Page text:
I was really sad to hear about the recent passing of country music legend Charlie Daniels. He had a career that spanned decades, won several awards and was inducted into the Country Music Hall of Fame. You might know him most for his 1979 hit “The Devil Went Down to Georgia.” Daniels died of a hemorrhagic stroke at 83-years-old.
Also known as Barlow’s syndrome and floppy valve syndrome, MVP, as the name suggests, involves a prolapse (a bulging or falling out) of the mitral valve. If you look at diagram of heart in this blog, you can see that the heart contains four valves. The purpose of the mitral valve is to help move blood from the left atrium to the left ventricle. Essentially, heart valves prevent the backward flow of blood.
There is no shortage of pH Labs blogs discussing heart disease, but I think it’s worth adding yet another one to the board considering heart disease is still the leading cause of death for both women and men in the United States.
John Thoms, a high school freshman, went to the doctor for a routine physical. Instead of receiving a clean bill of health, the young man was told that he had suffered a heart attack!
It is always important to be curious and informed because it enables us to be more proactive and take ownership of our health. When it comes to heart disease, we tend to focus on prevention. And yes, prevention is important but what about those who have been diagnosed with heart disease or had a servious heart issue like a stroke?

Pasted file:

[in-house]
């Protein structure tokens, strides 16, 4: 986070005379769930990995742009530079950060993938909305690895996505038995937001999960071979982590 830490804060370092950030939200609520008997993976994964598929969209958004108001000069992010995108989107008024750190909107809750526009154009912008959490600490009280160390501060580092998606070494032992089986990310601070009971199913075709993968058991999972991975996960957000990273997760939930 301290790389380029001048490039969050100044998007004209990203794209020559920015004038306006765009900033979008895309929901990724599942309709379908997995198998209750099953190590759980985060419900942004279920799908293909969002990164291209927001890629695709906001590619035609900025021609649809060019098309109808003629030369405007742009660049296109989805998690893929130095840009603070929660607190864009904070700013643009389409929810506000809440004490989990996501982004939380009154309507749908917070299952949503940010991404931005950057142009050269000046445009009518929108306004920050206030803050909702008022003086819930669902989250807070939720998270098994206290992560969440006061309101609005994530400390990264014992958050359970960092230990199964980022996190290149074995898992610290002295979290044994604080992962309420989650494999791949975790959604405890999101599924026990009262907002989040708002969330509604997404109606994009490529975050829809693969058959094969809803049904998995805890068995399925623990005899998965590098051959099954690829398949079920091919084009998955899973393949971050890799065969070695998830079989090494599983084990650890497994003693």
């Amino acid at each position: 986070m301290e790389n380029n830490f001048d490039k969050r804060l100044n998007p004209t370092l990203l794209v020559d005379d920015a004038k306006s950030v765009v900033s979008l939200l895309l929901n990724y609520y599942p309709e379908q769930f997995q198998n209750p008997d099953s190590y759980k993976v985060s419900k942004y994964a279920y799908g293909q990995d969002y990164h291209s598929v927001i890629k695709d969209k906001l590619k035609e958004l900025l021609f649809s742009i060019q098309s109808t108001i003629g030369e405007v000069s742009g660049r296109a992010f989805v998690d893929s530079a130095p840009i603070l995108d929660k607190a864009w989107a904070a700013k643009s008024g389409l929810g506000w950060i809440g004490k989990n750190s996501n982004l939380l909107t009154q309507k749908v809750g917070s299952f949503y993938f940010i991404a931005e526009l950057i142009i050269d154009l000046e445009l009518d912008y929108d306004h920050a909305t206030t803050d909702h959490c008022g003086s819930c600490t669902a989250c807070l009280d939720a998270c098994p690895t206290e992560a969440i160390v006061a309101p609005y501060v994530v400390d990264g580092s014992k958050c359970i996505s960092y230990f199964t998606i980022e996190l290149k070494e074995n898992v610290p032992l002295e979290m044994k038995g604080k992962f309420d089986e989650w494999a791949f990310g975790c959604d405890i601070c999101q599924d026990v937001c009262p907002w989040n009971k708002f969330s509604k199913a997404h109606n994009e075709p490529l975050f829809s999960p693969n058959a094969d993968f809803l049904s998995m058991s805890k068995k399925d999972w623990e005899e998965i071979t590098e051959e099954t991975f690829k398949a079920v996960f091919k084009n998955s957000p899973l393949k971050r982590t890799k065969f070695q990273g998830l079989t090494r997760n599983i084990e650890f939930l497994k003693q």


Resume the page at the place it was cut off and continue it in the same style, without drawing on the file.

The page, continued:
Antibiotics are great and have saved many lives. But they should only be taken if absolutely necessary. And the bad news is that they are sometimes prescribed unnecessarily.
Cardiovascular disease (CVD) usually refers to various conditions affecting the heart and blood vessels, also known as the circulatory system.
Americans were shocked when fitness guru and star trainer of The Biggest Loser Bob Harper suffered a heart attack in 2017. If someone as healthy as Harper could have a heart attack, then heart disease can affect anyone.
Be honest. Do you really understand those heart rate charts attached to the treadmills, elliptical trainers and stair climbers at the gym, or the cardio workouts these machines automatically program for you when you enter your age and weight? What about all the different heart rate zones and targets that you can program into your smartwatch or smartphone apps? More importantly, do you know how to use this information to get and keep your heart as healthy as you can? If you’re like most people, the answer is probably a resounding “no.”
You Don’t Have to Completely Surrender to the Skies. Be a Proactive Flyer, Especially If You Have Heart Disease2 years ago
If you are a control freak, you are probably apprehensive each time you fly in an airplane. Because all you can really do is sit back, relax and let the pilot do his or her job until you reach your destination.
Heart attacks don’t always happen the way you see in movies with “out-of-the-blue chest pain and a dramatic collapse, with only overweight men being affected.” In fact, there are those who blame the movies for missing the warning signs of a heart attack. And there is research supporting the finding that 4 in 10 people “believe the symptoms and treatment of heart disease we see on the big screen.” This belief “could be fatal if it causes them to miss the warning signs in themselves or others.”
Aspirin is probably one of the safest, most used, and well-known painkillers and anti-inflammatory medications around. Most of us grew up with it in the family medicine cabinet.
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